Tsk tsk tsk.

  4. Pete 2

    The natural balance

    > Most companies ... collect data they never use,

    That's OK. Most people provide data that is completely made up.

    1. VinceH

      Re: The natural balance

      I suspect the number of people who recognise when they can do that, and do so, is surprisingly small. Unfortunately.

  5. Norm DePlume

    I wonder, on a purely academic level, how much of the data that intelligence agencies collect is actually used.

    1. Hollerith 1

      How much data collected actually used? Used for what?

      Following suspicious behaviour from specific groups (to pluck an example our of the air, Chechens who had visited the home country, googled radical sites, were flagged up by Russian security agencies) is apparently not done, but following your hot ex and her new husband as they shop and go on vacation, that definitely. Because spy boys will be boys.

    2. Primus Secundus Tertius

      also defence data

      @Monsieur DePlume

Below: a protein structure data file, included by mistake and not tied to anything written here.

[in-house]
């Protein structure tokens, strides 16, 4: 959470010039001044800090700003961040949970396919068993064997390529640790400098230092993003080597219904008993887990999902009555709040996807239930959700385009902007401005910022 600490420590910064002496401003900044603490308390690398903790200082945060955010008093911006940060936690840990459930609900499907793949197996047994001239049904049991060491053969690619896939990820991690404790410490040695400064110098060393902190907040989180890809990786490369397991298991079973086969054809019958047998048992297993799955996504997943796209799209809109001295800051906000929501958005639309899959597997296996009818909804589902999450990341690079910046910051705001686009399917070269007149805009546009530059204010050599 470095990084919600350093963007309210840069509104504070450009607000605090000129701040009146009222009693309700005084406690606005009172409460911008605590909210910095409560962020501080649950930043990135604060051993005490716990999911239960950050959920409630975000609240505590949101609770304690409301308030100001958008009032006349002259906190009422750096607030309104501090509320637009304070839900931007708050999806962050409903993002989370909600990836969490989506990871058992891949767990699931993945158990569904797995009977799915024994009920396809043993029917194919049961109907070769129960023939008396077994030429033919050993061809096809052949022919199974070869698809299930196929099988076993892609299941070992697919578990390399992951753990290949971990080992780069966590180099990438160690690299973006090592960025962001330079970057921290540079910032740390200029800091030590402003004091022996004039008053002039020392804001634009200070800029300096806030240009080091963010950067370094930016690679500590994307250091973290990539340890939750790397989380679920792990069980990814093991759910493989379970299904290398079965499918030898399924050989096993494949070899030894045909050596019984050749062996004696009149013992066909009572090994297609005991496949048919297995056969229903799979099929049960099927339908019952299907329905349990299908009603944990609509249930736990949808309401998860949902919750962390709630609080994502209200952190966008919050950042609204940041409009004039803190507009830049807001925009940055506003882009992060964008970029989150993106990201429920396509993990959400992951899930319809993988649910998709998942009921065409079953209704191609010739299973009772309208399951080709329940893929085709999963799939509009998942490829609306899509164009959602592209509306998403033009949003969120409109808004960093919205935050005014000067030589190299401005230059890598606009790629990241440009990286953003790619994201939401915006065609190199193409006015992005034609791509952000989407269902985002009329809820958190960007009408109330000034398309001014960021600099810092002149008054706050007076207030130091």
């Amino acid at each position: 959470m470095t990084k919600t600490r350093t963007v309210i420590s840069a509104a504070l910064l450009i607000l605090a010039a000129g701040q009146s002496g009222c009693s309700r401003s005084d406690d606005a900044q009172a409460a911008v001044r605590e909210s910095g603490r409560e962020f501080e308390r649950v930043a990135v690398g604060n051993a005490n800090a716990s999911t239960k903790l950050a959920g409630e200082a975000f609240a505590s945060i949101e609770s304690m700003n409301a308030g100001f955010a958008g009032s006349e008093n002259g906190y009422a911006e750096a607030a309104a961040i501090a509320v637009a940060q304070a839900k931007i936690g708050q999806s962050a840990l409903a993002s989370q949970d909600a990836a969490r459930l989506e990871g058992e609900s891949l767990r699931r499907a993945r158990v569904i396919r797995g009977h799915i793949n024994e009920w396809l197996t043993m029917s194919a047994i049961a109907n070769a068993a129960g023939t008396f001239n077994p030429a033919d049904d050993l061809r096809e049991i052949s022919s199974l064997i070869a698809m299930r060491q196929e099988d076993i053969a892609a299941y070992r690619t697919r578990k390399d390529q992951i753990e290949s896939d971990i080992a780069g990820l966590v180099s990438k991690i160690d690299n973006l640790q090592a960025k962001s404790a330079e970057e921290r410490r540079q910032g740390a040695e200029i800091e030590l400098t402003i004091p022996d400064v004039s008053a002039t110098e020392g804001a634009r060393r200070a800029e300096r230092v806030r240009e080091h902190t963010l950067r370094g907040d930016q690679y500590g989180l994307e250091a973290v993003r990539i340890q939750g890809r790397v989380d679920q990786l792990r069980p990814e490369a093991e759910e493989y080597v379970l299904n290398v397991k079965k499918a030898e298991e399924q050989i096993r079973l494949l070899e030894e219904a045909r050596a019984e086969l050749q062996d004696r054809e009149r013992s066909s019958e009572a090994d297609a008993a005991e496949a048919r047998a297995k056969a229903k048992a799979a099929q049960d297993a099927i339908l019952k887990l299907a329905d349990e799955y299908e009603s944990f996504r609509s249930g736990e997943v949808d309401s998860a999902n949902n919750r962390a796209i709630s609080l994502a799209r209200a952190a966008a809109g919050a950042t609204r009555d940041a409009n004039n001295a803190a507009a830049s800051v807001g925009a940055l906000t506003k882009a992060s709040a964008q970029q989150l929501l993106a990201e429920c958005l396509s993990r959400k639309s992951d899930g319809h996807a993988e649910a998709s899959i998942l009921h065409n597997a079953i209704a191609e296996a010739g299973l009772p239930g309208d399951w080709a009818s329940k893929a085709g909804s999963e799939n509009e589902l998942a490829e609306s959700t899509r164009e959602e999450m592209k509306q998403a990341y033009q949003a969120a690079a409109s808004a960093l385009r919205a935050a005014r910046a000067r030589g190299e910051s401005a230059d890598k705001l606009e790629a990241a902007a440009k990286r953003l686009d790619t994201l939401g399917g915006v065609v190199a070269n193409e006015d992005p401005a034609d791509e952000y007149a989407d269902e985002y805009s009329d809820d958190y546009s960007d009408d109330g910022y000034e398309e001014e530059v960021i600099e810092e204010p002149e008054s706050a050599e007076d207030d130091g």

I worked on at least two defence projects where we were the first to actually examine data that had accumulated for years, but there had never been money allocated to studying it. We were looking at ancient magnetic tapes in ancient formats, religiously collected because orders are orders. Sometimes the tapes had been transcribed to CDs.

      The military people we dealt with were all strongly oriented to the here and now, and not interested in going over old data.

  6. Anonymous Coward
    Anonymous Coward

    Hopefully anonymous data then

    Otherwise it'd be a breach of the data protection act.

  7. Graham Marsden
    Big Brother

    s/businesses/security services

    "Why do you collect all this data?"